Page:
Place the bearing in a rag to keep it clean until you can inspect it. The inner bearing is held in place with a grease seal so it won’t fall out like the outer bearing. The inner seal needs to be pried out which usually results in damaging it. If you have a seal remover, you may be able to do it without damage; however, it’s best to replace the inner seal.

A flat screwdriver or punch can be used to pop the inner seal out as well. With the seal removed, the inner bearing can be removed. Again, keep it clean in a rag so it can be reused if it’s in good shape.

Inspecting the Bearings and Races

Before you repack trailer bearings, you must make sure they are still in good condition and don’t need to be replaced. Wipe all the excess grease off of the bearings and inside the hub. A brake cleaner can be used to completely clean out the hub for inspection.

If there was lots of grease covering the bearings and mounting surfaces, this is a good sign. If the grease was free of grit and still thick in consistency, you are probably in good shape. Heat is the worst enemy of bearings, and you can easily check for overheating with everything cleaned up.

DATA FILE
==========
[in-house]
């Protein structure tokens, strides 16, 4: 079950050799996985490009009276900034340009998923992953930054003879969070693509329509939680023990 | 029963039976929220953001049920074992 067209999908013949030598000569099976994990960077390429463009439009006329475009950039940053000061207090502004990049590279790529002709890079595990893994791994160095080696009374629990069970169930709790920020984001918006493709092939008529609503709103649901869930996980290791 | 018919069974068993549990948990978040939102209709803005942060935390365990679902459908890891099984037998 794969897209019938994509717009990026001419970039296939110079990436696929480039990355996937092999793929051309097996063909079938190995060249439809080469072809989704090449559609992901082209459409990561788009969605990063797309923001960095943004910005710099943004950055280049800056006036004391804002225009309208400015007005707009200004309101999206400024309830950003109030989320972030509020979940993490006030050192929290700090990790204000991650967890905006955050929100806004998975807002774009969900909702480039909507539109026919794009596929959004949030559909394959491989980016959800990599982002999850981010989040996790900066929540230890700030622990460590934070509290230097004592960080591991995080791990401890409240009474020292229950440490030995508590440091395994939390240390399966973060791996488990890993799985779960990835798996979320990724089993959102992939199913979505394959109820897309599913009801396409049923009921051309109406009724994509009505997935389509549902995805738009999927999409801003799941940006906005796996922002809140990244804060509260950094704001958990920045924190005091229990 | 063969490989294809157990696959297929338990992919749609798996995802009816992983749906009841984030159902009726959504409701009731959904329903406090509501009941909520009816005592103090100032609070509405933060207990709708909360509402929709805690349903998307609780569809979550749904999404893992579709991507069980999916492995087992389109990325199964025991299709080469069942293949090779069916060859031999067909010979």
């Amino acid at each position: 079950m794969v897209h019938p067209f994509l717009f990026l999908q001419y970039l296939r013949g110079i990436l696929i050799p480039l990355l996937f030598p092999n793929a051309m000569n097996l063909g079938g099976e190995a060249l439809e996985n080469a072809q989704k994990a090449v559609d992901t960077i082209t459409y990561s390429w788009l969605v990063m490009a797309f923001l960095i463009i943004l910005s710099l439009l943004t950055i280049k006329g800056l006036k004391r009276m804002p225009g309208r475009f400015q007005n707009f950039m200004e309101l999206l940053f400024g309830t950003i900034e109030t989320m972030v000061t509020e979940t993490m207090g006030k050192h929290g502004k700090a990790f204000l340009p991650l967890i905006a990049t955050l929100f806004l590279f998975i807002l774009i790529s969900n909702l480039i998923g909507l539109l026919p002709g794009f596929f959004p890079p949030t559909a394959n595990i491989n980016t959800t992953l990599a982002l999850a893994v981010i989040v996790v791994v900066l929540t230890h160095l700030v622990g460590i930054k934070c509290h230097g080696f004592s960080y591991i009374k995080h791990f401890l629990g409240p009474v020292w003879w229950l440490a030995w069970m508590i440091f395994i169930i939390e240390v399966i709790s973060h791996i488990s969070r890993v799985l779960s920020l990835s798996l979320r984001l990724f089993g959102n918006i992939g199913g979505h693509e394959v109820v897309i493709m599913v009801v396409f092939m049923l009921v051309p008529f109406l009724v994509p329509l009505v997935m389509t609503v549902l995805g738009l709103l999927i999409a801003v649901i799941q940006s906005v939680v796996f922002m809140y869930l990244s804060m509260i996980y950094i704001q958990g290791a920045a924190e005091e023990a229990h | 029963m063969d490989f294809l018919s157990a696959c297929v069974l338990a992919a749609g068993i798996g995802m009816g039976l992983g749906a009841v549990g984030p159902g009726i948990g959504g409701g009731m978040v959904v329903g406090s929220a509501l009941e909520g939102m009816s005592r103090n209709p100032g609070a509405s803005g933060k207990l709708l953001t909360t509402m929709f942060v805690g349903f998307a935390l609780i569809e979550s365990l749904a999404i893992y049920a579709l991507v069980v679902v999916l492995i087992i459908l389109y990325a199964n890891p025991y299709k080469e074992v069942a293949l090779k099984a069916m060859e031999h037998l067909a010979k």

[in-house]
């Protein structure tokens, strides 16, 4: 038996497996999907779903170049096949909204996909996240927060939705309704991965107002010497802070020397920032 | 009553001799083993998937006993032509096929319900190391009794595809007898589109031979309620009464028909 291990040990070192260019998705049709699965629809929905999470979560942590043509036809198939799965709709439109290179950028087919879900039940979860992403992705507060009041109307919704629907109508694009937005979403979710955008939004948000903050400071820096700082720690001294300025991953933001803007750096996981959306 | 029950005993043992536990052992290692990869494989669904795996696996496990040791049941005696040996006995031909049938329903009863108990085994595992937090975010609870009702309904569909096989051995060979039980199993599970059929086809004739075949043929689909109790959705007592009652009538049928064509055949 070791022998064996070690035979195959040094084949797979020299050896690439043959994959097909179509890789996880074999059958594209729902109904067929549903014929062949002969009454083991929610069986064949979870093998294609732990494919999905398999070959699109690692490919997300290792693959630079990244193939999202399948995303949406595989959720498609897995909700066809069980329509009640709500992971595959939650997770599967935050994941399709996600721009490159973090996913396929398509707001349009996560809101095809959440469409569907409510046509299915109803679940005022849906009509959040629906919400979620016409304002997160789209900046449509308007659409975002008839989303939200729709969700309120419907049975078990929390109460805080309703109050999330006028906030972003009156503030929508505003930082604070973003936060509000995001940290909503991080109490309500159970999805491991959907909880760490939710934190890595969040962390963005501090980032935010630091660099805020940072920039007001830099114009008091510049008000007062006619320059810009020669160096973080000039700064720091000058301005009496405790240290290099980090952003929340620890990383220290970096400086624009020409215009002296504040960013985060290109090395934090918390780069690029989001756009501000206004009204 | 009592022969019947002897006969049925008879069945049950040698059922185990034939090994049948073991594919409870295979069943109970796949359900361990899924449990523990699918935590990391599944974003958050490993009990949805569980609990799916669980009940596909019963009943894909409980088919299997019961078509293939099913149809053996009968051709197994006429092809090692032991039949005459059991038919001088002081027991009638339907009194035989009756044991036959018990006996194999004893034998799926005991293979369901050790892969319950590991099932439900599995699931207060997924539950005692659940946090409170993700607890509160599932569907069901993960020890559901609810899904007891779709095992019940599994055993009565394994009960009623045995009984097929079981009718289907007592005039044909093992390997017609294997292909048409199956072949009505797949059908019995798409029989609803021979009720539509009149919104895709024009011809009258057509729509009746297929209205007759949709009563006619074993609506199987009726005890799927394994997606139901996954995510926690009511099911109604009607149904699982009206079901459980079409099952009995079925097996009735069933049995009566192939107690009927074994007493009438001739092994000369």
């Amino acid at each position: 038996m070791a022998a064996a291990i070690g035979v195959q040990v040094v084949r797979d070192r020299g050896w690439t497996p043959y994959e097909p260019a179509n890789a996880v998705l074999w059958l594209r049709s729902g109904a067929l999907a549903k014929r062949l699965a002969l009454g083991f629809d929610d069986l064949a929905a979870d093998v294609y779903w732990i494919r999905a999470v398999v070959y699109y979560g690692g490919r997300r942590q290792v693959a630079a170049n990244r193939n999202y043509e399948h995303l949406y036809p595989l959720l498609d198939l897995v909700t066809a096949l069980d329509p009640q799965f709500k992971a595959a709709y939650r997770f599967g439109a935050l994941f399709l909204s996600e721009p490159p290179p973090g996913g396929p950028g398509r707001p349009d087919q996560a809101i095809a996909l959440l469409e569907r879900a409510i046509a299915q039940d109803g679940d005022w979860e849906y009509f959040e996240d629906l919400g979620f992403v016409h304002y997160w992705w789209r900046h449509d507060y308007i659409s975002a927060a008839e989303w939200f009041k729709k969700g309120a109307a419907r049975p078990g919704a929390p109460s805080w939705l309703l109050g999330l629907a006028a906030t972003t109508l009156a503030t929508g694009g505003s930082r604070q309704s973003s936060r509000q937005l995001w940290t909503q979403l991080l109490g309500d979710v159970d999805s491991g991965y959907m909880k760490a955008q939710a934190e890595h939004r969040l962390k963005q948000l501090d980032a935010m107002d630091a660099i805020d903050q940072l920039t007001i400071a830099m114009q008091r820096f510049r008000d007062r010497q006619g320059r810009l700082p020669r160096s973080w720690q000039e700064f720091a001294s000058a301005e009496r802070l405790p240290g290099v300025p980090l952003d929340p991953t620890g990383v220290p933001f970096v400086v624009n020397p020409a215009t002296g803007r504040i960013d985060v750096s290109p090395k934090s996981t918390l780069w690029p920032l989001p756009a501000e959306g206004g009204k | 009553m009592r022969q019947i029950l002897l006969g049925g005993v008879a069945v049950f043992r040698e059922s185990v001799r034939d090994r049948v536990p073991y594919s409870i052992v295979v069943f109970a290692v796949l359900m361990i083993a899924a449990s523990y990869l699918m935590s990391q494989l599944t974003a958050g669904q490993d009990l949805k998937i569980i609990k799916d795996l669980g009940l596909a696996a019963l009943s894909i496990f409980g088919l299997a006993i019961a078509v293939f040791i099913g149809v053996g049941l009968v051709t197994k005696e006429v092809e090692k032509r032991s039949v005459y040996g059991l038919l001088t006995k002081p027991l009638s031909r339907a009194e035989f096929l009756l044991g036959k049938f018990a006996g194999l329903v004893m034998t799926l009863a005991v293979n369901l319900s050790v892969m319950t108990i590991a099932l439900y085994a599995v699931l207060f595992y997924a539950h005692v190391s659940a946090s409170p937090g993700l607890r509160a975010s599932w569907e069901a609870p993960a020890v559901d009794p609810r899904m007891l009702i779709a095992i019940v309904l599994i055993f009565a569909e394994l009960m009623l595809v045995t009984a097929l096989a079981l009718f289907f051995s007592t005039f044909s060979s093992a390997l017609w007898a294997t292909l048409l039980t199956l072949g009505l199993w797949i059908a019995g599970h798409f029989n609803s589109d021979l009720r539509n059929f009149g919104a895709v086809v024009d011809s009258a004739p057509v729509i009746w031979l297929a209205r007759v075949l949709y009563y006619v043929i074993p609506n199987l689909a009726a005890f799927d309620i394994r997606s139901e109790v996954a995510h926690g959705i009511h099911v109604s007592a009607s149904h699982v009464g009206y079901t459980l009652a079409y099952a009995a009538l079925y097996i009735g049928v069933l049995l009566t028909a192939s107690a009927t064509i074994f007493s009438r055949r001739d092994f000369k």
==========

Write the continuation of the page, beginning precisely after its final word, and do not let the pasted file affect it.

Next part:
The tapered surface the bearing sits on is called the race. Check this surface for blue or purple discoloration, which indicates high temperatures. The bearings will also have discoloration if they were subject to overheating. If everything looks good and the bearings have no damage or missing rollers, you can repack them.

How To Repack Trailer Bearings

Using fresh wheel-bearing grease and a new pair of gloves, take a generous amount of grease in your palm. With your other hand, you can hold the bearing with the tapered side facing up and press the outer edge into the grease. Continue doing this going around the circumference of the bearing until old grease is pressed out and replaced by new grease.